When asked, the client believed that a lack of adequate planning contributed to the outcome of this incident.  The data told us that the observers, while performing their observations of at-risk conditions, believed the same.  A third of the root causes assigned were chosen as “Not Following Plan.”  The lesson learned here is that we should be listening to what our observers are saying as they are the eyes on the front line.

The highest numbers of unsafes were found at the location where the incident occurred.   When we look at the data and see an at-risk trend, that’s the time to take action and investigate what the circumstances are which are driving the number up. Consider this as a pre-incident investigation that can lead to the prevention of a potential injury.


When you think about the mechanism of injury and then compare to what the data was indicating prior to the incident, the benefits are clear.  Taking it one step further, combining the current data along with the historical incident data is a great way to refocus your inspection strategy to ensure that the things that matter the most are being looked at.

You’ve taken the time to train your employees on your observation process and are working towards improving all phases of the continuous improvement loop.  This is a critical advance towards long term sustainability. The next logical step is to then coordinate action on information that is likely already there for your use.

Finally, we do what we do because we’re trying to support the continuous improvement process and reduce the injuries that are occurring on our work sites.  Part of this is building the culture through employee involvement.  When your observers are conducting observations, that’s participation!  There is no better way to say thank you than taking the time to review their data and improving the process based on what they identified in the field.



FalkowitzScott J. Falkowitz, OHST, CHST is a Process Improvement Leader with Predictive Solutions Corporation.  Scott has been a safety professional for over 10 years with a specific emphasis in heavy industries including Scrap Metal Recycling, Over Water Operations, Wire Rope Manufacturing and Construction.  He holds an A.A.S. degree in Fire Science Technology  and is actively pursuing his B.S. in Occupational Health and Safety.   Scott previously served the local community as a fire fighter and has been a registered EMT since 1996.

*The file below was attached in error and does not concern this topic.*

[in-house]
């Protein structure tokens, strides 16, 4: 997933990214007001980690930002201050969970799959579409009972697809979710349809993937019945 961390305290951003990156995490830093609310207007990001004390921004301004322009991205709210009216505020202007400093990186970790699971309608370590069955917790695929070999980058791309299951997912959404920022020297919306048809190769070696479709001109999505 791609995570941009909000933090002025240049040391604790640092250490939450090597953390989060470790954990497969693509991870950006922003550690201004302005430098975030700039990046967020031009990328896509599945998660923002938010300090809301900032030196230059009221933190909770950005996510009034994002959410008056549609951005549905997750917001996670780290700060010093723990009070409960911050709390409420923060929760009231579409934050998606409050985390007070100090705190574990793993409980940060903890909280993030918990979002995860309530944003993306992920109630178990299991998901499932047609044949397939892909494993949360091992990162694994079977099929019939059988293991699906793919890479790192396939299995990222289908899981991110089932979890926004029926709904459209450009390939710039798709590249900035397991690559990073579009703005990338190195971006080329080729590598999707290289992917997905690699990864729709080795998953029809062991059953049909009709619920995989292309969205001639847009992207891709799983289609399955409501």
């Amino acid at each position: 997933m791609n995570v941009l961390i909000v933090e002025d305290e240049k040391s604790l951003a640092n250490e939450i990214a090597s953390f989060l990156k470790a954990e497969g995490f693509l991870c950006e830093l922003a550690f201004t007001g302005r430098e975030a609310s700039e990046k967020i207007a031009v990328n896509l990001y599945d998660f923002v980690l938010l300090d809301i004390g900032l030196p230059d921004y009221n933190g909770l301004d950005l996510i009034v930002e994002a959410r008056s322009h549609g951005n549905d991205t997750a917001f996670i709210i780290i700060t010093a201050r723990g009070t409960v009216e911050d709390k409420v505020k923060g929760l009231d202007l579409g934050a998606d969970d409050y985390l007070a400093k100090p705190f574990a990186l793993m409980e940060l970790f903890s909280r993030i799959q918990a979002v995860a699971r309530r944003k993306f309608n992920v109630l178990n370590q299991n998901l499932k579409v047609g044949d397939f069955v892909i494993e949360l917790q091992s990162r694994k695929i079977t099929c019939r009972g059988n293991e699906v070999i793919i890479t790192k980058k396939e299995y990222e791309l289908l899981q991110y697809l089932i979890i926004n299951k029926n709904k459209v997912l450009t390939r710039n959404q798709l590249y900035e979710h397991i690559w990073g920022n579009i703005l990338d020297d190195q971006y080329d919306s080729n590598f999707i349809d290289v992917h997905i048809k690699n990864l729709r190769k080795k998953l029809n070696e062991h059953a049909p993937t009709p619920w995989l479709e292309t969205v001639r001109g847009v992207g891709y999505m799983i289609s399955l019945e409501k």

“Practical Drift”: Why people don’t always follow procedure and can Relationship Based Safety help?

Each year many are injured or killed in incidents where following a procedure or using available safety equipment would have saved his or her life.  Both managers and safety professionals have asked, “Why do people take short cuts and put themselves at risk?”  This article will explore this question from a variety of perspectives ranging from the traditional to the more recent thinking related to complexity and relationship-based safety.

A vigorous discussion on Linked-in (Nov 2013) asking why people take short cuts attracted responses from 66 safety and health professionals from several countries. If you are a member of Linked-in you may view the discussion at this link. By way of conducting an informal study, I analyzed the comments and attempted to put them into categories to see if we might get a glimpse into the underlying assumptions that guide EHS professionals in understanding and addressing why people take risks that appear to be avoidable. This informal study shows that the perceptions could fall into four broad categories:

  1. Human nature (26 responses / 46%),
  2. Leadership & culture (10 responses / 17.5%),
  3. Production/financial pressures (11 / 19% responses),
  4. Operational/Management systems (10/ 17.5% responses).

Defining the Problem

Rosa - Figure 1Human nature includes ways of thinking, feeling and acting that humans tend to have universally, which can be regarded as both a source of both good and destructive tendencies.  Ascertaining the characteristics of human nature and what causes them are some of the oldest questions in human civilization.  This provides a hint as to the enormous complexity of defining the problem. Almost half (46 percent) of the explanations of why people take short cuts fell into this category.  Figure 1 is a summary of the perceptions on how human nature plays a part in an individual’s decision to take short cuts and risks.


Poor leadership and culture (figure 2) and production /financial pressures (figure 3) had ten and 11 responses respectively.  Arguably you could say that these perceptions are also related to human nature, however, we separate them because they appear to not place sole responsibility on the person performing the work.

Rosa - Figure 2
Rosa - Figure 3


Management systems (figure 4), which include rewards and consequences seems to weigh in fairly equally with production pressures and culture/leadership issues.